After-hours donations leave thrift stories in a bind

2014-06-11 | Herald and Review

June 11--DECATUR -- Almost every Monday morning Catholic Charities Resale Store manager Theresa Johnson will find a surprise at the store's donation door.

"TVs, a couch," she said. "A whole house full of furniture."

Although the employees of thrift stores and consignment shops are grateful for donations, many have found the merchandise left at their doorstep to be unusable.

"We are a donation site," said Rita Boyd, coordinator for the DMH Thrift Store, "not a dumping site."

Store employees have often found large items, such as mattresses, older televisions and other furniture. Some have found bags of soiled clothing, toys and even household garbage.

"They'll leave it at the end of the building, or they'll just dump it right into our Dumpster," said Robin Murray, Catholic Charities community services supervisor. "They will leave it outside our donation door, where it is clearly posted 'No after hours dumping.' "

Disposal companies often charge for the extra pick up. Stores could pay their disposal company up to $40 per item.

Even when quality items are left outside the store's donation door after hours, rarely will it make its way inside.

"Whatever is dumped over the weekend, we go through it," Johnson said. "But nine times out of 10, there is nothing we can physically bring in here and use."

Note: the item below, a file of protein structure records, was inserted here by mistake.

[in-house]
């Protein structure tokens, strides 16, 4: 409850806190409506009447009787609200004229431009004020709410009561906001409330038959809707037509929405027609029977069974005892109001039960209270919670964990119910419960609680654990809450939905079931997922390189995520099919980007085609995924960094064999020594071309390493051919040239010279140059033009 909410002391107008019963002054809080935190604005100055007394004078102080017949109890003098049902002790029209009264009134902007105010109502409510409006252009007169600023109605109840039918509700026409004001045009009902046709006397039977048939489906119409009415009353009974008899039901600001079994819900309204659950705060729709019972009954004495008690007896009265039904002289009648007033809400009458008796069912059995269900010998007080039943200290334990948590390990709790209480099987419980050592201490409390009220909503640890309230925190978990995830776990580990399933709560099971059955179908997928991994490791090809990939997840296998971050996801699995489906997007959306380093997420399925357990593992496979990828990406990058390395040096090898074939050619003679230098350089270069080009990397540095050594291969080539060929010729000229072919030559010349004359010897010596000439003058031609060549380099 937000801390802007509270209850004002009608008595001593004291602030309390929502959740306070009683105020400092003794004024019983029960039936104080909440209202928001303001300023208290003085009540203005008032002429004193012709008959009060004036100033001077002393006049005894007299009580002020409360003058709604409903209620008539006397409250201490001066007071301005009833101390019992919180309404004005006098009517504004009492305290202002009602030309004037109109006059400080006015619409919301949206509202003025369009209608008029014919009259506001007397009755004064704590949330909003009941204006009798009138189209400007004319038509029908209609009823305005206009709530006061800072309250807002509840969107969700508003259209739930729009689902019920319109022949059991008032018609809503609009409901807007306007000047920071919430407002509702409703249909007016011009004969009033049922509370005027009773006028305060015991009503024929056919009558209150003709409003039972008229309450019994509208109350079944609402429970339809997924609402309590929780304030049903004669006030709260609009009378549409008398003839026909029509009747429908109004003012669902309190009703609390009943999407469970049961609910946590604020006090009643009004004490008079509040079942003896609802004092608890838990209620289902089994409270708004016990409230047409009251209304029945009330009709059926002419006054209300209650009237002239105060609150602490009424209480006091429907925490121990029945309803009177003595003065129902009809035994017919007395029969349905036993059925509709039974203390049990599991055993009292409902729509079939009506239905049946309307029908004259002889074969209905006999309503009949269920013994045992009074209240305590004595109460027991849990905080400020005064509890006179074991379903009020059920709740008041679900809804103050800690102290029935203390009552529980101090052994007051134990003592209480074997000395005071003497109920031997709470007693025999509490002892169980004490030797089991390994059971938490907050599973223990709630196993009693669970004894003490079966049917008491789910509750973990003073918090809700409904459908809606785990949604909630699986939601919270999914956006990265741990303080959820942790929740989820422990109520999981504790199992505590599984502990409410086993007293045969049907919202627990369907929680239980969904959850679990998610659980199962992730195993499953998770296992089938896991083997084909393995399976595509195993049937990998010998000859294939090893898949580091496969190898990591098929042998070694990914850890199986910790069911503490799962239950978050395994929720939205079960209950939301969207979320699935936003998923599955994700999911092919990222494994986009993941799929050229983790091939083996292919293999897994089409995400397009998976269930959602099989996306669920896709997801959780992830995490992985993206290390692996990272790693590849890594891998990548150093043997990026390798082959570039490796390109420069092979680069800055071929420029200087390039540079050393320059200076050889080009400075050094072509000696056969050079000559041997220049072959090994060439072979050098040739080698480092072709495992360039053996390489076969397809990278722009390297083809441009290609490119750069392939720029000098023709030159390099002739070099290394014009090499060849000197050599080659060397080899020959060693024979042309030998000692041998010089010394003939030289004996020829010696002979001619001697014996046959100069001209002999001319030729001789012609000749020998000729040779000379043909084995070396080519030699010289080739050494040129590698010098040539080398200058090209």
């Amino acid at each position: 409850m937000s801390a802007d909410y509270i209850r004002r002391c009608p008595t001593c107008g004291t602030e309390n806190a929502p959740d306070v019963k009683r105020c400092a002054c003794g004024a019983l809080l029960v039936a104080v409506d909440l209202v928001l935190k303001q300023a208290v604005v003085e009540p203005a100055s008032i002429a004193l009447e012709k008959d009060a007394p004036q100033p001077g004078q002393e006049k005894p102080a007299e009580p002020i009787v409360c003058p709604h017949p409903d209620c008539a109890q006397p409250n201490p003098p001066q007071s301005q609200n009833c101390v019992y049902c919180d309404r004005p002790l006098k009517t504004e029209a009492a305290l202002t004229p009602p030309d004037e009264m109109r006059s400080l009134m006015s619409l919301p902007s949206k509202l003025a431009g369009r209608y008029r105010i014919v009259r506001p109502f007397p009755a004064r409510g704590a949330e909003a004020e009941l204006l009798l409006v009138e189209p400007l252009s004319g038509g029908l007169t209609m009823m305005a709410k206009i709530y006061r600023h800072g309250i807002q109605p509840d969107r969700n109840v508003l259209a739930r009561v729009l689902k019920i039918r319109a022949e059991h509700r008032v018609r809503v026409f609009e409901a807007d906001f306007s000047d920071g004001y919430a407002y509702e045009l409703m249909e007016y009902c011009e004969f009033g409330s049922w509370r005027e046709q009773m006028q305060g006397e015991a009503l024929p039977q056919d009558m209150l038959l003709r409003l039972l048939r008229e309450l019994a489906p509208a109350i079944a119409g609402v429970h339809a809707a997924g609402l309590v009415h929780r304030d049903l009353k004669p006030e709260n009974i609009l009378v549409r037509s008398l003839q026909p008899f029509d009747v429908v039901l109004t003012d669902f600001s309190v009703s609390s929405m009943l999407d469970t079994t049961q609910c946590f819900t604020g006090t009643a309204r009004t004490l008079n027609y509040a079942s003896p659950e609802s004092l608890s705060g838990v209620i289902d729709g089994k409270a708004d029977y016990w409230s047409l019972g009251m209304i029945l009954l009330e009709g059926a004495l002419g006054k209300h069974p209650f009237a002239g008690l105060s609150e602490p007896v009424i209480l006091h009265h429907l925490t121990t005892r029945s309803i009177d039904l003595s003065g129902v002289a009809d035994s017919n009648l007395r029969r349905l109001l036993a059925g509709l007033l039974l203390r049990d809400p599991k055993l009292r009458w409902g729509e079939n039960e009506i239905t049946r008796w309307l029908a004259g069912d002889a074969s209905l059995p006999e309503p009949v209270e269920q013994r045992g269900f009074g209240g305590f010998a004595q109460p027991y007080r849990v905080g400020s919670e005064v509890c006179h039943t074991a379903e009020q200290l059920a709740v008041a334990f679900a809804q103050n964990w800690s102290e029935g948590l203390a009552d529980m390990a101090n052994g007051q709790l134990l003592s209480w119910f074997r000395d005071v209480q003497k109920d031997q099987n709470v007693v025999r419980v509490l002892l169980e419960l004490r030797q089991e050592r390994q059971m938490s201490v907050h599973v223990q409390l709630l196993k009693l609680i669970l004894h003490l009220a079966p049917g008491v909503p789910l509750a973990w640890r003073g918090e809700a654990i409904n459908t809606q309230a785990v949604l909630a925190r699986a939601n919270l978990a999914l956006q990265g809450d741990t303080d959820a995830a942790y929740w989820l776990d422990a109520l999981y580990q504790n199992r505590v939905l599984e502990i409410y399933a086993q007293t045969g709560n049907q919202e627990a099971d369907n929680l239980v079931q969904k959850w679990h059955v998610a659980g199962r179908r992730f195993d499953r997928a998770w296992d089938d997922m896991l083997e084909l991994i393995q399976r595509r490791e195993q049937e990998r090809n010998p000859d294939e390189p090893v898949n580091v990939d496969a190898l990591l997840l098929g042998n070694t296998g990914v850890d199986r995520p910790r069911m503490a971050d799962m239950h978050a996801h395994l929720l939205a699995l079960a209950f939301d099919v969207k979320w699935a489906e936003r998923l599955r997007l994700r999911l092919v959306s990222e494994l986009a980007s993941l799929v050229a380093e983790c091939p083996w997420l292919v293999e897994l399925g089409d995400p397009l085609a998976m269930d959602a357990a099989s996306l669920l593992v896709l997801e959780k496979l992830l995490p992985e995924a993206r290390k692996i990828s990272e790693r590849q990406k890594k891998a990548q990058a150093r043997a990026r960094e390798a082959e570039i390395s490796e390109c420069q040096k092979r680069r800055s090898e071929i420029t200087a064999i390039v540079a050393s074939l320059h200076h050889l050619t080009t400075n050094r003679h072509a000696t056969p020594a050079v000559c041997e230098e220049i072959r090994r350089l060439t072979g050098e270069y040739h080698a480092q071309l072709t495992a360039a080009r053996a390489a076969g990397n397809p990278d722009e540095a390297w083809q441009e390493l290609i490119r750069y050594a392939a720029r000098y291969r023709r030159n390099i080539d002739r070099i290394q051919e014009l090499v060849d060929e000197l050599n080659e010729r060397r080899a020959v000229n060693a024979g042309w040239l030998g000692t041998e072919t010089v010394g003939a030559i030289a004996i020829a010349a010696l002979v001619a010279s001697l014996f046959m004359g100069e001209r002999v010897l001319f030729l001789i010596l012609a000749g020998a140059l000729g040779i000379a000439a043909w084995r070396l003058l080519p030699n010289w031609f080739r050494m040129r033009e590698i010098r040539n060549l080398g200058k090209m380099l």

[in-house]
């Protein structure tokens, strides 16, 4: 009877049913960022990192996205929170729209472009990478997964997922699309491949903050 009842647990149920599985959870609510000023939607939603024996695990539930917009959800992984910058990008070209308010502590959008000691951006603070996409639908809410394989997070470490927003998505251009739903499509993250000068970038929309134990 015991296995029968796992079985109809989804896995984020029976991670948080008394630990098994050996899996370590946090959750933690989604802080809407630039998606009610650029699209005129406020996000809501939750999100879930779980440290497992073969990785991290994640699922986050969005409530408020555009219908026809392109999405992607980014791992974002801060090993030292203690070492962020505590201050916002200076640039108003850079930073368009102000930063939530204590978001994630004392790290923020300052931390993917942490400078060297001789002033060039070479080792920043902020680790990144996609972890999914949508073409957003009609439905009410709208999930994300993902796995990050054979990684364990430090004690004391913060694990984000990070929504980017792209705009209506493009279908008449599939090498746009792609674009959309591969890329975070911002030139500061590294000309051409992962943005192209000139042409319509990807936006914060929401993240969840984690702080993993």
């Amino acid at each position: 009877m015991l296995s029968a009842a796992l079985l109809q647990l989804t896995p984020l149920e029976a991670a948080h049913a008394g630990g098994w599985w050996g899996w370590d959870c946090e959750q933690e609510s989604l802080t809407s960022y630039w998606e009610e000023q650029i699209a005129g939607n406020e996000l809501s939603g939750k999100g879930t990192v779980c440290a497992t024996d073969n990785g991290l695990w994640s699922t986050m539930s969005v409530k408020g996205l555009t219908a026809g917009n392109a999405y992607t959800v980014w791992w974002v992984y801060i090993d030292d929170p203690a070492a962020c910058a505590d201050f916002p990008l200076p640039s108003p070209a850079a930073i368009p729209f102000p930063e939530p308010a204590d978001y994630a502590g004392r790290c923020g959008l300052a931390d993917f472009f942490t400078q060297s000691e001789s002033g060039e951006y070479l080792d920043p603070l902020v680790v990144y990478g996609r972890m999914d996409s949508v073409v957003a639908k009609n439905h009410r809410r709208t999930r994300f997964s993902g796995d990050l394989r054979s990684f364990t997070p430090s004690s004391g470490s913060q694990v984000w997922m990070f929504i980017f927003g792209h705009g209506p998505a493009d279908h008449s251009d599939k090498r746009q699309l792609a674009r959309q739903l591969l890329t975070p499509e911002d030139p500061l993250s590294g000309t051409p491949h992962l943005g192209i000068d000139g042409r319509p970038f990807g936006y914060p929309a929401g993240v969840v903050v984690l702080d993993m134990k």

Items can be damaged after being left out in the weather over a weekend.

"And it could be wonderful things," Boyd said. "But it has to be disposed of due to damage; I have to put it in the Dumpster, and they charge me."

Nature can also damage merchandise in other ways.

"We don't know what kind of animals have come and made a little home out of it," Boyd said.

Another consequence of dumping after hours is the potential for pilfering.

"Somebody may be leaving something that's very nice and very appropriate for the store," Murray said. "We can't guarantee it's going to be here for us when we arrive."

"If it sits outside the door, it's free game for anybody to pick through and take what they want." Boyd said.

Donation times and days are posted on all stores, but if donors are unable to visit at the allotted times, retail managers suggest they notify their favorite resale shop.

"If they plan on donating their items, they need to call ahead," Boyd said. "If I know they're coming, I can wait."

The stores also reserve the right to reject any items but rarely refuse donations.

"If we can't take it, sometimes we know of other organizations or charities that do take those things," Murray said.

Managers will attempt to find a home for some of the rejected items by notifying other resale stores.

"I usually go and make some phone calls for them," Boyd said.

The relationship between the resale stores and the donors is fundamental to the business, and the managers say they understand this.

"We wouldn't be here if we didn't have the great donors that we have." Boyd said.

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